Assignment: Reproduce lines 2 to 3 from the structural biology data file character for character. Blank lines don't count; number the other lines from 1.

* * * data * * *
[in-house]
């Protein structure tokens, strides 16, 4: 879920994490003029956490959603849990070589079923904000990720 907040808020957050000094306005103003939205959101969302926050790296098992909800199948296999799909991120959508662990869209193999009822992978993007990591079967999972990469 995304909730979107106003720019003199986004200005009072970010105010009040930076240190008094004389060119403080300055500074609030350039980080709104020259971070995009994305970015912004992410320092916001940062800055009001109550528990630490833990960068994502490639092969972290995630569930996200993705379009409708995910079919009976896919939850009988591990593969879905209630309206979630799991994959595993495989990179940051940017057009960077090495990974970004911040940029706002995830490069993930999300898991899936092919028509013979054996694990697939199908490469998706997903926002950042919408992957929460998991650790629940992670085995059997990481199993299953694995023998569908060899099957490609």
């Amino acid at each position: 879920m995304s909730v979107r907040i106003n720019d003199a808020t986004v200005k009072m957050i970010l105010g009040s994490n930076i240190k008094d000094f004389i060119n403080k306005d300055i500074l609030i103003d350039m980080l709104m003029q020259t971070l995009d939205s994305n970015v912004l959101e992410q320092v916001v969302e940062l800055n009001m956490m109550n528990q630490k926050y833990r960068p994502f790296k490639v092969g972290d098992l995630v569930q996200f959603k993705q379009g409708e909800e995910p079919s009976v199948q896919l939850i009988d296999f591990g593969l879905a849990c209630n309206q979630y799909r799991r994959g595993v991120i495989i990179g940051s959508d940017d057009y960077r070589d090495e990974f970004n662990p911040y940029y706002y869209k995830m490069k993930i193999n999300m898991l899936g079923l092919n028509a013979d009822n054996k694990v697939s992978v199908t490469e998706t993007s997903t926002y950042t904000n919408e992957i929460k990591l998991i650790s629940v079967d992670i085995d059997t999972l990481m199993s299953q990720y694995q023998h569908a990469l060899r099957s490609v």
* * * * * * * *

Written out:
């Protein structure tokens, strides 16, 4: 879920994490003029956490959603849990070589079923904000990720 907040808020957050000094306005103003939205959101969302926050790296098992909800199948296999799909991120959508662990869209193999009822992978993007990591079967999972990469 995304909730979107106003720019003199986004200005009072970010105010009040930076240190008094004389060119403080300055500074609030350039980080709104020259971070995009994305970015912004992410320092916001940062800055009001109550528990630490833990960068994502490639092969972290995630569930996200993705379009409708995910079919009976896919939850009988591990593969879905209630309206979630799991994959595993495989990179940051940017057009960077090495990974970004911040940029706002995830490069993930999300898991899936092919028509013979054996694990697939199908490469998706997903926002950042919408992957929460998991650790629940992670085995059997990481199993299953694995023998569908060899099957490609």
């Amino acid at each position: 879920m995304s909730v979107r907040i106003n720019d003199a808020t986004v200005k009072m957050i970010l105010g009040s994490n930076i240190k008094d000094f004389i060119n403080k306005d300055i500074l609030i103003d350039m980080l709104m003029q020259t971070l995009d939205s994305n970015v912004l959101e992410q320092v916001v969302e940062l800055n009001m956490m109550n528990q630490k926050y833990r960068p994502f790296k490639v092969g972290d098992l995630v569930q996200f959603k993705q379009g409708e909800e995910p079919s009976v199948q896919l939850i009988d296999f591990g593969l879905a849990c209630n309206q979630y799909r799991r994959g595993v991120i495989i990179g940051s959508d940017d057009y960077r070589d090495e990974f970004n662990p911040y940029y706002y869209k995830m490069k993930i193999n999300m898991l899936g079923l092919n028509a013979d009822n054996k694990v697939s992978v199908t490469e998706t993007s997903t926002y950042t904000n919408e992957i929460k990591l998991i650790s629940v079967d992670i085995d059997t999972l990481m199993s299953q990720y694995q023998h569908a990469l060899r099957s490609v």